News tagged with quantum

Related topics: quantum computing · physicists

Capturing brain activity with sculpted light

Scientists at the Campus Vienna Biocenter (Austria) have found a way to overcome some of the limitations of light microscopy. Applying the new technique, they can record the activity of a worm's brain with high temporal ...

Sep 09, 2013
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Quantum effects and cancer

The theory of quantum metabolism is the idea that quantum processes, such as entanglement, influence the metabolism of cells.

Mar 27, 2012
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In physics, a quantum (plural: quanta) is an indivisible entity of a quantity that has the same units as the Planck constant and is related to both energy and momentum of elementary particles of matter (called fermions) and of photons and other bosons. The word comes from the Latin "quantus", for "how much." Behind this, one finds the fundamental notion that a physical property may be "quantized", referred to as "quantization". This means that the magnitude can take on only certain discrete numerical values, rather than any value, at least within a range. There is a related term of quantum number.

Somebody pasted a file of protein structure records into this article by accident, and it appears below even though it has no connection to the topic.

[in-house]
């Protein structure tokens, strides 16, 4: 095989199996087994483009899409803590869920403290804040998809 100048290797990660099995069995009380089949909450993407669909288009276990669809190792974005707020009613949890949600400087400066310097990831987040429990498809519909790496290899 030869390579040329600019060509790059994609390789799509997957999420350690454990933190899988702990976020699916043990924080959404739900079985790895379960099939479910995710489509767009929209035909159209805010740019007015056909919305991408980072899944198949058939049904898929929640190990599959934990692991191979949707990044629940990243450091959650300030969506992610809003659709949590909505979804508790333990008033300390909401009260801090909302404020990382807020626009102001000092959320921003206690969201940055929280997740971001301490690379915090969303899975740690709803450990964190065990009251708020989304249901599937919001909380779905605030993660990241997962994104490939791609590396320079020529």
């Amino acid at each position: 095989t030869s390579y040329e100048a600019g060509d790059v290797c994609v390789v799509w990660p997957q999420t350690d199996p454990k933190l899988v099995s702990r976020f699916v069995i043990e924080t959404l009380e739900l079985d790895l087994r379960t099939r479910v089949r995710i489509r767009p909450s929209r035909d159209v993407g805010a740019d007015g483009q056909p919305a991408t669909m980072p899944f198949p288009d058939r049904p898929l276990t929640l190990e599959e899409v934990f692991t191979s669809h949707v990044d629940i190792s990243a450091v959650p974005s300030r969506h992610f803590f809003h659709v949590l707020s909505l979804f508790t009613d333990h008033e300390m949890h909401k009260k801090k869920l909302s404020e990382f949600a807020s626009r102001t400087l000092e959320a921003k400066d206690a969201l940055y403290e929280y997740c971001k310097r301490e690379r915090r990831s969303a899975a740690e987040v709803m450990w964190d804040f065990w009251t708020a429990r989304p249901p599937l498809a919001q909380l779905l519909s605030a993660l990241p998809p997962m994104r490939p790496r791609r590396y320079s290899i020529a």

A photon is often referred to as a "light quantum". The energy of an electron bound to an atom (at rest) is said to be quantized, which results in the stability of atoms, and of matter in general. But these terms can be a little misleading, because what is quantized is this Planck's constant quantity whose units can be viewed as either energy multiplied by time or momentum multiplied by distance.

Usually referred to as quantum "mechanics", it is regarded by virtually every professional physicist as the most fundamental framework we have for understanding and describing nature at the infinitesimal level, for the very practical reason that it works. It is "in the nature of things", not a more or less arbitrary human preference.

This text uses material from Wikipedia, licensed under CC BY-SA

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